Trusting the IESG to manage the reform process (was:Re:Doingthe
randy at psg.com
Sun Jun 8 18:41:16 CEST 2003
> The IESG held TLS for nearly a year because they insisted that
> their be a mandatory algorithm and that it be DH/3DES/SHA. No
> other group of 13 people in the IETF could have done that, no
> matter how big a stink they raised. In point of fact, 2 or 3 ADs
> could have done this.
false. the authors could have. the editor(s) if they existed
could have. the wg chair(s) could have. respected members of the
security directorate could have. ... and my guess, though i am
not a security expert, is that they probably SHOULD HAVE.
> I ask again: what incentives do the WGs have to produce documents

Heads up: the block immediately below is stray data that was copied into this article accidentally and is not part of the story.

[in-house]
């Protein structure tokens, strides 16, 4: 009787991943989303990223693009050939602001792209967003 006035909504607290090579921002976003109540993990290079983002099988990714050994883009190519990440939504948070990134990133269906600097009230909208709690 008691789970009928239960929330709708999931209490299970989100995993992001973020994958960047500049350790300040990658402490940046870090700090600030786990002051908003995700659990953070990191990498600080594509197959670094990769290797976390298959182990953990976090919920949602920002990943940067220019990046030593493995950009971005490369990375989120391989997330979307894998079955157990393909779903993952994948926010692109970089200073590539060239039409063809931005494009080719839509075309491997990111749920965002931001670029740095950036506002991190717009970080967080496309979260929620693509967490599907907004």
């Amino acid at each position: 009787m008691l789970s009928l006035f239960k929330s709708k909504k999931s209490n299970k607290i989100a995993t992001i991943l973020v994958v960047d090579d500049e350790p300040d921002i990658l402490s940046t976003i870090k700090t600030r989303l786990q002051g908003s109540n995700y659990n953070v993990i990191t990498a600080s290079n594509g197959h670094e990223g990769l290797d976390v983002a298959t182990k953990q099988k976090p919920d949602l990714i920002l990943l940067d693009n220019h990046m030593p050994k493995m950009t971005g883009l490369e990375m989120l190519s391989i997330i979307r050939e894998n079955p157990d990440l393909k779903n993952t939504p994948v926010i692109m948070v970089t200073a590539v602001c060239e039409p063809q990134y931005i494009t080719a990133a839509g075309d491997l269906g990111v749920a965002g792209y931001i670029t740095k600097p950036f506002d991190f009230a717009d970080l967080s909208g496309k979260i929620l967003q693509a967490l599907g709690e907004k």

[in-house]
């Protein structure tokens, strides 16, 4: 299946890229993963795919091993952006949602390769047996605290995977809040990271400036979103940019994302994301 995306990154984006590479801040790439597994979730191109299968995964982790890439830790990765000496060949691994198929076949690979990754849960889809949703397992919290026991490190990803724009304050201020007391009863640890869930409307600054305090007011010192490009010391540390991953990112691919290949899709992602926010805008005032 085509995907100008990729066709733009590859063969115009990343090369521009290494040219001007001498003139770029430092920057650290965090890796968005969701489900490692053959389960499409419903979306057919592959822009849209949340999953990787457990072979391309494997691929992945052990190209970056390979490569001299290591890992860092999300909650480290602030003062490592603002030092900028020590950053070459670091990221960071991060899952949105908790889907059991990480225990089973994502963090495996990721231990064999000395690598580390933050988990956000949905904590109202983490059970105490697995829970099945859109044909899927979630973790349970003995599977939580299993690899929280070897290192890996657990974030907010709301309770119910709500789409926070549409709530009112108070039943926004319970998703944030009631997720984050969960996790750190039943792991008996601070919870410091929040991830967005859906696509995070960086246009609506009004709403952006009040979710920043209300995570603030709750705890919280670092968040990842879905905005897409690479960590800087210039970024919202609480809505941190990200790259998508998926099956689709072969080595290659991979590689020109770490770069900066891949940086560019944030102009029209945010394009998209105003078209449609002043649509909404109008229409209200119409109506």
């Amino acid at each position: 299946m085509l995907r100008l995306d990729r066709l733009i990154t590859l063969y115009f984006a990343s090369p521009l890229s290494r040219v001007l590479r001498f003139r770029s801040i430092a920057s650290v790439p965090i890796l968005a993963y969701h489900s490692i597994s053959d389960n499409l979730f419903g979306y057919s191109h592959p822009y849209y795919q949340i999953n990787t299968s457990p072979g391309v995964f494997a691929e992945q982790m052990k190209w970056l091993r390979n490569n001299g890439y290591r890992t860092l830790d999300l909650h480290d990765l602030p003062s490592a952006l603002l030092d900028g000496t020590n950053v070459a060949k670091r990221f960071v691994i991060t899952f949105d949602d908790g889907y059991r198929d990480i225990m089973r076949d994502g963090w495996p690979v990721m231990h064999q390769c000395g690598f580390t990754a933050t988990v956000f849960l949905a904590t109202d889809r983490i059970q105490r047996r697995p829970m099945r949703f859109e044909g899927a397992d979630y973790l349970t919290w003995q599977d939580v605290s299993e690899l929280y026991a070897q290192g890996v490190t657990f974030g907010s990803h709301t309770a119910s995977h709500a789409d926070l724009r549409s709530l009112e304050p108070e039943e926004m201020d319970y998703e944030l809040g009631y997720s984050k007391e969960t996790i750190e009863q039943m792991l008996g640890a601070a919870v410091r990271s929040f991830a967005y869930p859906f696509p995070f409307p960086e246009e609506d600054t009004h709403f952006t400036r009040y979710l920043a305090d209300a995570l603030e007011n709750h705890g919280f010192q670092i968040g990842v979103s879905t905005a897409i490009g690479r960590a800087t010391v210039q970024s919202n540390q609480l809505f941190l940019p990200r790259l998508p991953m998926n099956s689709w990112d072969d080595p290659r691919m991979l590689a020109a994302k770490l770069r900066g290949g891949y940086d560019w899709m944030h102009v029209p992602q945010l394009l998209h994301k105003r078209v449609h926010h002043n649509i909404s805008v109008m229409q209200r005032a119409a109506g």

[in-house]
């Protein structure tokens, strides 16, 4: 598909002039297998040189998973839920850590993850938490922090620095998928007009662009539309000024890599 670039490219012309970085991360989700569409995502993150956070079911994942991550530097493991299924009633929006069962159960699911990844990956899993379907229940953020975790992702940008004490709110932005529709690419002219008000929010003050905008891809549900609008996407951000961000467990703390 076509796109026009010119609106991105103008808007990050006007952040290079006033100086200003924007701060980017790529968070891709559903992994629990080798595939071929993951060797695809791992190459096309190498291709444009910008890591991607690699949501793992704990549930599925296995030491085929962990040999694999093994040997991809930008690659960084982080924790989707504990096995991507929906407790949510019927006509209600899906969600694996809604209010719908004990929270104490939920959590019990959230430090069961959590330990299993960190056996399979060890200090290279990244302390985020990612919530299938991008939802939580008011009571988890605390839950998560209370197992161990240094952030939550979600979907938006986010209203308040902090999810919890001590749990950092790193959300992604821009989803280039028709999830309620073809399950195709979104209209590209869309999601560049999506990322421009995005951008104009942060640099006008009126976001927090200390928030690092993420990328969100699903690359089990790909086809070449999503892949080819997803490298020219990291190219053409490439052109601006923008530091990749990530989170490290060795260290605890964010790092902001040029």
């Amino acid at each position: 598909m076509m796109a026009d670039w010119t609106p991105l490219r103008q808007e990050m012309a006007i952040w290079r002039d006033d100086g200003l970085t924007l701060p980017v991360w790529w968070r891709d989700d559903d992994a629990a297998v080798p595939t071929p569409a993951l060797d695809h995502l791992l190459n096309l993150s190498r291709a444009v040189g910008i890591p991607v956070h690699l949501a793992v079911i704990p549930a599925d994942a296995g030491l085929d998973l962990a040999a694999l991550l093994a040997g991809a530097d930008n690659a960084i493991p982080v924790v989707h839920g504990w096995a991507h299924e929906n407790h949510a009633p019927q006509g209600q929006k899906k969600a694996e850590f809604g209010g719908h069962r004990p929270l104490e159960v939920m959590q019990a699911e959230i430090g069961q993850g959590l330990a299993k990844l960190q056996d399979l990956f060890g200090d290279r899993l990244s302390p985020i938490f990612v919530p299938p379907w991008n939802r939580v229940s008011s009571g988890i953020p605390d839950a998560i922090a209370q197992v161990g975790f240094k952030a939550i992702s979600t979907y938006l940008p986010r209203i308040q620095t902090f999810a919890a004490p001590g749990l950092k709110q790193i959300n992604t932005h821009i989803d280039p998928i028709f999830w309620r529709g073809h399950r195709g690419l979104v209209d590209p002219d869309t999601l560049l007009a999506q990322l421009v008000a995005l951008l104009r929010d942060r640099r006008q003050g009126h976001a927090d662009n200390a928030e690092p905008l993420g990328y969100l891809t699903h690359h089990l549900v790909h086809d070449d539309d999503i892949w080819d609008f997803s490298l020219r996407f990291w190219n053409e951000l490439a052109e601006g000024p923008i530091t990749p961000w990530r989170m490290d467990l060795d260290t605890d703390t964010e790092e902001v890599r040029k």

> that meet the IESG's definition of quality?
as a multi-decade manager of O(20^(2-3)) engineers, i came to the
conclusion that 82.3% of whether an engineer produces quality is
whether they have pride in their work and their team. the classic
hiring manager's joke about engineers is that we ask "what is the
project and with whom will i be working. .... oh yes, my spouse
told me to ask about salary and benefits."
what keeps the cows in the pasture is the quality of the grass not
the height of the fence. a fair portion of our culture is weak on
giving credit where it is due, saying "this was maude's idea, not
mine," etc. when the culture was smaller in number, it was easier
for the work to be known by the person(s) who produced it. this is
good and bad, depending on whether the work is good or not so good
(i will resist examples:-). if we spent more of our time praising
and encouraging the good work of our peers as opposed to labeling
them as idiots, black helicopter pilots, etc. perhaps we all would
take the necessary corrective constructive criticism a bit better
and the results would be better.
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